New Brunswick History and Other Stuff

Historic Sites from the English Period on the Saint John River

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Maugerville Reflections

Maugerville, Reflections along the Saint John River

Dr. William MacIntosh, 1943, New Brunswick Museum

The following is from William F. Ganong’s Monograph of historic sites in the province of New Brunswick, found in the Transactions of the Royal Society of Canada, Second series, 1899-1900.

Dr. Ganong begins with a compact and interesting description of the ‘English period’, followed by a summary of historic sites in the Saint John District, that being the Saint John River.

Some of the accompanying maps did not reproduce well in the online versions, unfortunately.

Historic Sites from the English Period on the Saint John River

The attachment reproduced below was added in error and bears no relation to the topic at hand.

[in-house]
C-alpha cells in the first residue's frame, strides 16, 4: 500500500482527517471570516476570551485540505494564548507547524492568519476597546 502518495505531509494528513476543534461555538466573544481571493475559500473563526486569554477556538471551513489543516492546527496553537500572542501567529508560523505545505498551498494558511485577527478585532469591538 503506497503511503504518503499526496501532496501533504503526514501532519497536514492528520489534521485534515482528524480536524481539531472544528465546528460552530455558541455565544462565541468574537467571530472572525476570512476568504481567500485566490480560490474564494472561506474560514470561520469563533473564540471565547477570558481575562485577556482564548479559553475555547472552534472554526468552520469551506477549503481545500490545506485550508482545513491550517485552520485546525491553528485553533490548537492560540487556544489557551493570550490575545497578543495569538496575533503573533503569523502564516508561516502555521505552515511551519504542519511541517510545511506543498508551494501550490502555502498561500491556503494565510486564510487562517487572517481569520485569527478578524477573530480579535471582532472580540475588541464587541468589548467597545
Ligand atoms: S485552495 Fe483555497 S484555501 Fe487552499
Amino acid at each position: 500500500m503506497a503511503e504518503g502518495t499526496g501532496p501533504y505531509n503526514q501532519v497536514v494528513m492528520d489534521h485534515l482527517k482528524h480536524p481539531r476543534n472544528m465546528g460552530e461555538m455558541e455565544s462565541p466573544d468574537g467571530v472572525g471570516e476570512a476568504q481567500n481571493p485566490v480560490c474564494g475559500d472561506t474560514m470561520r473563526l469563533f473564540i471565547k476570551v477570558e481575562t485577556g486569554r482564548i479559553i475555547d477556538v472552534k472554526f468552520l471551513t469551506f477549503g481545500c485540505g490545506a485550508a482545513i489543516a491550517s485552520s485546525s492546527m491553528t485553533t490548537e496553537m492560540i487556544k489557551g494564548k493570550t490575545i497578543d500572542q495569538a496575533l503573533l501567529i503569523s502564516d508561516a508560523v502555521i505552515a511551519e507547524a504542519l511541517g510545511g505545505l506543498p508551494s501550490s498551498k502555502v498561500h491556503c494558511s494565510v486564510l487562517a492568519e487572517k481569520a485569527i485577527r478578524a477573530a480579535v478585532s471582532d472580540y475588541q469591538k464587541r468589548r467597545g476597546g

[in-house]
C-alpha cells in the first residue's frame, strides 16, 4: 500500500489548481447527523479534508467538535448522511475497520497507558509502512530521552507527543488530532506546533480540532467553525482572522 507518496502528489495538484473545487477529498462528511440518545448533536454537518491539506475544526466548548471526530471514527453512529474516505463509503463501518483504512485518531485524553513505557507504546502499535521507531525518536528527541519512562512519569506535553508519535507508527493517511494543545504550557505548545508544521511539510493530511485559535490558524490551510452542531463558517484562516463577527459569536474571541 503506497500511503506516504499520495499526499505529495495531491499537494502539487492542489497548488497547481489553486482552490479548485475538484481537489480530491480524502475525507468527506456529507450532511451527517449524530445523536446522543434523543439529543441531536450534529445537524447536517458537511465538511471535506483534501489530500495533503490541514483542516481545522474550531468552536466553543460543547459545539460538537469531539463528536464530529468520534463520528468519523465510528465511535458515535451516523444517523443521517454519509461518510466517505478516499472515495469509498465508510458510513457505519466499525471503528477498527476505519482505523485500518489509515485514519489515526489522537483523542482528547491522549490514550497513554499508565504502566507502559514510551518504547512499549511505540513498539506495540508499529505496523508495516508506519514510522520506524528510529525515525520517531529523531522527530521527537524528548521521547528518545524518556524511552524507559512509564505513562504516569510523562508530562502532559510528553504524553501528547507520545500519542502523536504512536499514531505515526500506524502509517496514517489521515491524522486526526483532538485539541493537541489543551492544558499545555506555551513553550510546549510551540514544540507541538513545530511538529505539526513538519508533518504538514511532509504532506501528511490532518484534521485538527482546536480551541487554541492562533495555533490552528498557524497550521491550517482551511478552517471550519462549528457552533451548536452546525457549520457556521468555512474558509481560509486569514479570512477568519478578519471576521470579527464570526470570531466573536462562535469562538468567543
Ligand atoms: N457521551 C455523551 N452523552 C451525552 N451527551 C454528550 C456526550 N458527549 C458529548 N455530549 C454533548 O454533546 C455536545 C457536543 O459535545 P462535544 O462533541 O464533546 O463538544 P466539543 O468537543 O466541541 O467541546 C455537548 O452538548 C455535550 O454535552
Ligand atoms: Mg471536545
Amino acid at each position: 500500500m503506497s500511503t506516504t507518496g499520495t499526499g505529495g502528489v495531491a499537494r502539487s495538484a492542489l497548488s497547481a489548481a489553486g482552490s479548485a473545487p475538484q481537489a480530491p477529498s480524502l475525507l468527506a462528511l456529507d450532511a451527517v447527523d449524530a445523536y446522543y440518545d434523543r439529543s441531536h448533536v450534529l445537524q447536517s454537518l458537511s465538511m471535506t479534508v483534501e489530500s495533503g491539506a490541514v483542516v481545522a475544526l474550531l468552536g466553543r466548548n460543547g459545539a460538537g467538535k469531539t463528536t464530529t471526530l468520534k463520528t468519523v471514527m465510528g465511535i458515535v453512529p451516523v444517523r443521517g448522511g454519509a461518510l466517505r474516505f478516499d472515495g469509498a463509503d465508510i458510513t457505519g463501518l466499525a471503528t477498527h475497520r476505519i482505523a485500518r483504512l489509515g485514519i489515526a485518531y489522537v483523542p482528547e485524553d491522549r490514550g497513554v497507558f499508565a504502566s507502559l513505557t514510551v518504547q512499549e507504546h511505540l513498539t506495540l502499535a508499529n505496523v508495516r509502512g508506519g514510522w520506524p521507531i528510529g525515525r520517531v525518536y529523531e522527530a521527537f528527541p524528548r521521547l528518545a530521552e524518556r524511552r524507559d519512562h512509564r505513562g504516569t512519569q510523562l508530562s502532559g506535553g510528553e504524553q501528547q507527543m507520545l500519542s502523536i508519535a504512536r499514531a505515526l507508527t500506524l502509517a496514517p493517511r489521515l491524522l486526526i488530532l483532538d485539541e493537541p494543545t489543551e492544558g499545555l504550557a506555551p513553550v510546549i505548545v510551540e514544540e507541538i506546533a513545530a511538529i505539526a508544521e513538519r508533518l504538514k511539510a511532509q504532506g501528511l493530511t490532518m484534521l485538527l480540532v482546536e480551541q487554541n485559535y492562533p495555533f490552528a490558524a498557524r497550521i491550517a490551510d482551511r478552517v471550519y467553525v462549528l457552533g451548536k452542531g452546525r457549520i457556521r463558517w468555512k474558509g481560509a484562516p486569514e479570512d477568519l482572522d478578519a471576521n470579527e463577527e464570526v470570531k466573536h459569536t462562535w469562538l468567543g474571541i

This clearly marked and most interesting period of our history, second in importance only to the Loyalist period, has not yet been treated as a whole by any of our historians. Its beginning was really marked by the Treaty of Utrecht in 1713, which transferred Acadia to England, though it was always denied by the French that the Acadia thus ceded included the mainland, or what is now New Brunswick. No attempt was made by the English to settle any part of this Province until after the capture of Fort Beauséjour (Fort Cumberland) and the expulsion of the Acadians. The first actual English settlement in any part of the Present New Brunswick, excepting a few settlers about Fort Cumberland, was made by a party of New Englanders from Rhode Island at Sackville in 1761. The next year James Simonds established himself at the mouth of the St. John, and in 1763 a large colony from New England settled at Maugerville, on the St. John, constituting the largest and most important immigration to this part of the Province that occurred in this period. About the same time the traders and fishermen from New England, previously migratory, began to settle at Passamaquoddy, and slowly increased in numbers until 1770, when Lieutenant William Owen settled at Campobello with his colony of thirty settlers from England, the most important accession to this region in this period. New settlers from New England continued to arrive at the head of the Bay of Fundy, and in 1763 a few families of German descent from Pennsylvania settled on the west side of the Petitcodiac, while in 1772 the settlers about the Missequash district received a most important accession in a number of families from Yorkshire, England. In 1774, Davidson and Cort, from Scotland, settled on the Miramichi, and from time to time other settlers joined them. At Nepisiquit, about 1766, Commodore Walker established an important trading post, with a branch at Restigouche, where also one Shoolbred was established. On the St. John, settlers continued to arrive from different places, though in no great numbers, and a few came as tenants upon the great grants which were made in this period. During the early part of the revolution all of the New Brunswick settlements suffered greatly from the attacks of privateers, which is a polite name for those vultures who use great causes as a cloak for the most dastardly and cowardly of outrages. After Fort Howe was built in 1778, the settlements on the St. John were safe, and many settlers from more exposed places went there, while war vessels in the Bay of Fundy partially protected the others; but the traders on the Miramichi, Nepisiguit and Restigouche were well-nigh or quite ruined by them. Finally, after the peace of 1783, this period at Passamaquoddy and on the St. John was brought to an abrupt end by the arrival of the Loyalists. They produced, however, comparatively little effect in Sackville and Cumberland, at the head of the Bay of Fundy, and practically none at all anywhere on the North Shore, in which the English period may be considered to have merged gradually into the Post-Loyalist period.